Fact is, India is witnessing a mad gold rush syndrome. Financial crime in India, if properly investigated, could touch a staggering percentage of Indian companies in varying stages of skillful indiscretion. Thus, India will need special legal provisions dedicated to financial embezzlement. Enron's Kenneth Lay and Jeffrey Skilling were promptly convicted. Martha Stewart, Bernard Madoff and Allen Stanford were quickly sentenced. But in India, barring the two Big Bulls Harshad Mehta and Ketan Parekh and the controversial Kapal Mehra of Orkay Silk Mills and Satyam's Ramalinga Raju , there have been no serious convictions. Why? Even Pakistan has docked PM Nawaz Sharif on the Panama Papers, but we are conveniently snoozing.
Integrity is like oxygen. The higher you go, the less there is of it.
Boards of directors are frequently guilty of substantially diminishing audit findings by rubber-stamping them. Collective responsibility becomes a pretext for casual indifference. Satyam's bizarre cooked books were approved by PricewaterhouseCoopers. Corporate governance is Indian business's most abused shibboleth. Remember, megalomaniac owners influence Cabinet posts and judicial decisions (reference Radia/Essar tapes). Hiring of lobbying firms and political contributions for campaign funding need to be disclosed. Opaqueness predominates, while transparency gets lip-service in India. We are as a nation constantly high on hyperbole; it's our favorite drug.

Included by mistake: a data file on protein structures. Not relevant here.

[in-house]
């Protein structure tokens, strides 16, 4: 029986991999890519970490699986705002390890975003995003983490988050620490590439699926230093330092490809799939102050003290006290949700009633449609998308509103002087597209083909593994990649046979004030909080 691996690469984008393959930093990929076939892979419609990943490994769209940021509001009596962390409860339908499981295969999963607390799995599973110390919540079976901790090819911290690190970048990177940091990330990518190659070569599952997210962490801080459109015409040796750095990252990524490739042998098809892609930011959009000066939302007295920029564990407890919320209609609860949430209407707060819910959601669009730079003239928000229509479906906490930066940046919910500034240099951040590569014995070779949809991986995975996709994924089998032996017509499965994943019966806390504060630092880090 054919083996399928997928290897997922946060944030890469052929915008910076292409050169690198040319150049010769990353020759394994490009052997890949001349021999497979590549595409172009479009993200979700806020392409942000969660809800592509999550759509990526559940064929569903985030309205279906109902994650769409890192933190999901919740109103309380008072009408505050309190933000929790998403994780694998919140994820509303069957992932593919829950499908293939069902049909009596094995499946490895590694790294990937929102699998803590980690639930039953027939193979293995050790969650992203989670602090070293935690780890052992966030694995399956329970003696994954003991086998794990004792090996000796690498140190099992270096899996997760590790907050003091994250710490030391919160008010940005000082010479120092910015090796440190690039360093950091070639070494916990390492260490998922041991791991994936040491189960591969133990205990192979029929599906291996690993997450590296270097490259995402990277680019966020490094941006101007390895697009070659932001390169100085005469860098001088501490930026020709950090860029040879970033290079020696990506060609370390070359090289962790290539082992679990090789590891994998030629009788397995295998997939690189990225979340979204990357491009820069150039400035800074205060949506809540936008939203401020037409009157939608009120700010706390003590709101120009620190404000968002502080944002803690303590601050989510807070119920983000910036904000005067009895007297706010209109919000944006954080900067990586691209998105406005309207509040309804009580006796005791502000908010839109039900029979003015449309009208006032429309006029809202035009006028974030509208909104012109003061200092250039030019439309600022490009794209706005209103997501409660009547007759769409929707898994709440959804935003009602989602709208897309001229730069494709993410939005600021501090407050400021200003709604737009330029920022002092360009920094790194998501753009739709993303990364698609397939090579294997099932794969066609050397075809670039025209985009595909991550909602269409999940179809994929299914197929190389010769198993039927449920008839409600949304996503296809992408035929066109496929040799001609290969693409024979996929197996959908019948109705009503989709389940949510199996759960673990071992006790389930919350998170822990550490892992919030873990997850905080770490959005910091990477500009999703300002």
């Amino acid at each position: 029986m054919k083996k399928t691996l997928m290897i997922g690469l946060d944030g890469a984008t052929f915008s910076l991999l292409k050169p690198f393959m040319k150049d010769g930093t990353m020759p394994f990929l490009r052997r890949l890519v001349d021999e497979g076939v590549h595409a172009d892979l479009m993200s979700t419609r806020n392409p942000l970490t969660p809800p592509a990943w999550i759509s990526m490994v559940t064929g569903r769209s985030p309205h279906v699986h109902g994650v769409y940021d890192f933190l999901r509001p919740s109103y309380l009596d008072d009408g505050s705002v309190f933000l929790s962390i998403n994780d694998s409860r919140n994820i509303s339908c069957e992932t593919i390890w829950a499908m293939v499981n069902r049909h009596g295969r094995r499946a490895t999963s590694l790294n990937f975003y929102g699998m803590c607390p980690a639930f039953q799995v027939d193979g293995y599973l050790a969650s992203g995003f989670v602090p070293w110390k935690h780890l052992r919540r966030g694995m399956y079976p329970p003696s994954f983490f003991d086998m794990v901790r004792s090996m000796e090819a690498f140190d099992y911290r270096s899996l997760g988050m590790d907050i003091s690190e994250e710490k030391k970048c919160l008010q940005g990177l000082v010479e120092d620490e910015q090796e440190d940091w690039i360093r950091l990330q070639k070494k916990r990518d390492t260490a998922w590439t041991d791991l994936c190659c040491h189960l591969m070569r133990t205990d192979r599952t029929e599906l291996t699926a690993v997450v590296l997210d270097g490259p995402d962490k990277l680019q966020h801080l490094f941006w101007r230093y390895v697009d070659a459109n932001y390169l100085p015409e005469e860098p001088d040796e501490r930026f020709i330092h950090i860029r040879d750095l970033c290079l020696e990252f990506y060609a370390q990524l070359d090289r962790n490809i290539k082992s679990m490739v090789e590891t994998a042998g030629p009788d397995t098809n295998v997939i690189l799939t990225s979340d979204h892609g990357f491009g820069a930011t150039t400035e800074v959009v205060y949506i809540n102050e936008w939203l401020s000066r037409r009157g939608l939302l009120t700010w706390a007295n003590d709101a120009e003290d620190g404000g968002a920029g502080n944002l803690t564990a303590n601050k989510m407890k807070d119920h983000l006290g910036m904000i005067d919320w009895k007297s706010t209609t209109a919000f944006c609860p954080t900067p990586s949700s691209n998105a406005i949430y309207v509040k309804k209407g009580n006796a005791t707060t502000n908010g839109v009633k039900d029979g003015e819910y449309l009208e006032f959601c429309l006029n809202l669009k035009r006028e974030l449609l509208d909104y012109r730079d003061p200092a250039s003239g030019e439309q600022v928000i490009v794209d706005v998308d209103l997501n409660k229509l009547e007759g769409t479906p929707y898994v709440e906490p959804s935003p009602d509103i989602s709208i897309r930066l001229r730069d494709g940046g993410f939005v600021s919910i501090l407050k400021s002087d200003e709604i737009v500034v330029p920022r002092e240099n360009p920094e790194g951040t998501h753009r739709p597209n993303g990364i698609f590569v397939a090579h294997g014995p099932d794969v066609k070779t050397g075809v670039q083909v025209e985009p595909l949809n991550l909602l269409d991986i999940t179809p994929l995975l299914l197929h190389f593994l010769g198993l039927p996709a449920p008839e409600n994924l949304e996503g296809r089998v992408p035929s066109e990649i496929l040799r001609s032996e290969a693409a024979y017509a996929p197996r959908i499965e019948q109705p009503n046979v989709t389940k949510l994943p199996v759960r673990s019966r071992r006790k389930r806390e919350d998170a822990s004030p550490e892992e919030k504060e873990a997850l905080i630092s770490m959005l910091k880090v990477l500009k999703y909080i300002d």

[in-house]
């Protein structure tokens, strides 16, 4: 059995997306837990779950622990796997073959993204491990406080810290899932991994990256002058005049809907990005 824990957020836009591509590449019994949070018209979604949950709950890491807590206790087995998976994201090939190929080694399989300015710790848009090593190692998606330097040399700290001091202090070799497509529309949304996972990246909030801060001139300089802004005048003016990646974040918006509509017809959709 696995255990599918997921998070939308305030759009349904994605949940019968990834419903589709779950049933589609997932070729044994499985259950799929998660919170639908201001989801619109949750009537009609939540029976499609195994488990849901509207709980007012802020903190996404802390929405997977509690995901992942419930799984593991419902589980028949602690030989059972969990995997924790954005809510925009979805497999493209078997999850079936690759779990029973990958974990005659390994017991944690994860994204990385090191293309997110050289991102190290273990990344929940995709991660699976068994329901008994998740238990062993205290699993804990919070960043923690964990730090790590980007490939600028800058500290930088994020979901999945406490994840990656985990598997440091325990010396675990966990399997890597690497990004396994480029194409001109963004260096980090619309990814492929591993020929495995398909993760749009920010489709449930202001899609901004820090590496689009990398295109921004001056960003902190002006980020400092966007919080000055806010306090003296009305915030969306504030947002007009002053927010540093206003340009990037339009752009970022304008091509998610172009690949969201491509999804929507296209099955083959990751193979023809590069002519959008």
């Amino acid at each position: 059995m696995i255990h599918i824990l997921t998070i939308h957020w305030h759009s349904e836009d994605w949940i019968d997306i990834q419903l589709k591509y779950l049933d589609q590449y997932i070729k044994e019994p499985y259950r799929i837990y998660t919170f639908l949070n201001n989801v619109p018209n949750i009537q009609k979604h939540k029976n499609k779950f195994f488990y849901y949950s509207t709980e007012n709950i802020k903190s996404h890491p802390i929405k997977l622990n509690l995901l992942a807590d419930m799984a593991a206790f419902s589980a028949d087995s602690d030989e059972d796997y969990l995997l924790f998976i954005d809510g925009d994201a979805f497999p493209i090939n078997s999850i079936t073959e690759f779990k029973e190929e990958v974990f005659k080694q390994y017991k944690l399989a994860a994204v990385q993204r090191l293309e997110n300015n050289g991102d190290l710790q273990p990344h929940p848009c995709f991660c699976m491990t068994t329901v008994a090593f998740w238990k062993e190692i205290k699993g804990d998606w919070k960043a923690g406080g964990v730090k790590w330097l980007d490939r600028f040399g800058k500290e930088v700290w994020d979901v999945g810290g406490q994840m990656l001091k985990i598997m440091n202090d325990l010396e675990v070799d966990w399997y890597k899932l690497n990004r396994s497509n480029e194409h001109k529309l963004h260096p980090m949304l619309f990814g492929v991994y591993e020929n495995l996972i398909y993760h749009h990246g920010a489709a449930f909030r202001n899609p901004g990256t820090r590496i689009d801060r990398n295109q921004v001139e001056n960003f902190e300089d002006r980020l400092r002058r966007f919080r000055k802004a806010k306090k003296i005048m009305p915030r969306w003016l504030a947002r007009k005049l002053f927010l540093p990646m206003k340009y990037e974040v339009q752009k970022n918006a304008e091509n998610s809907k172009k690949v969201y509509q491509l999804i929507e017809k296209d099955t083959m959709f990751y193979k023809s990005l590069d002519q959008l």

Guilty-firms that have short-charged regulators should face a life ban on fundraising that prevents bankrolling of rehabilitation. Currently, there are hardly any strictures. The RBI is not even willing to disclose names of willful defaulters with an aggregate of nearly ₹90,000 crores of bad debts. If the country's shared resources such as land/water/spectrum/mining/forest assets are involved, then the entire affected community has a fundamental right to information. Companies in such public-private partnerships or with sole ownership of government assets must come under the RTI Act and the Lok Pal.
Integrity is like oxygen. The higher you go, the less there is of it. Some serious lessons in ethical leadership might also help. The Tatas might be the current poster-kids of corporate politics gone rogue, but, rest assured, they are in the illustrious company of several sugar-daddies with scary skeletons in their cupboards. Politicians, for all their faults, have brought two landmark legislations for translucent self-regulation; the RTI and Lok Pal. It is time India's private sector acknowledged their flaws. That could be the first step to correcting the fault-lines.
As for me, perhaps I was lucky I never got those stunning CQPI grades.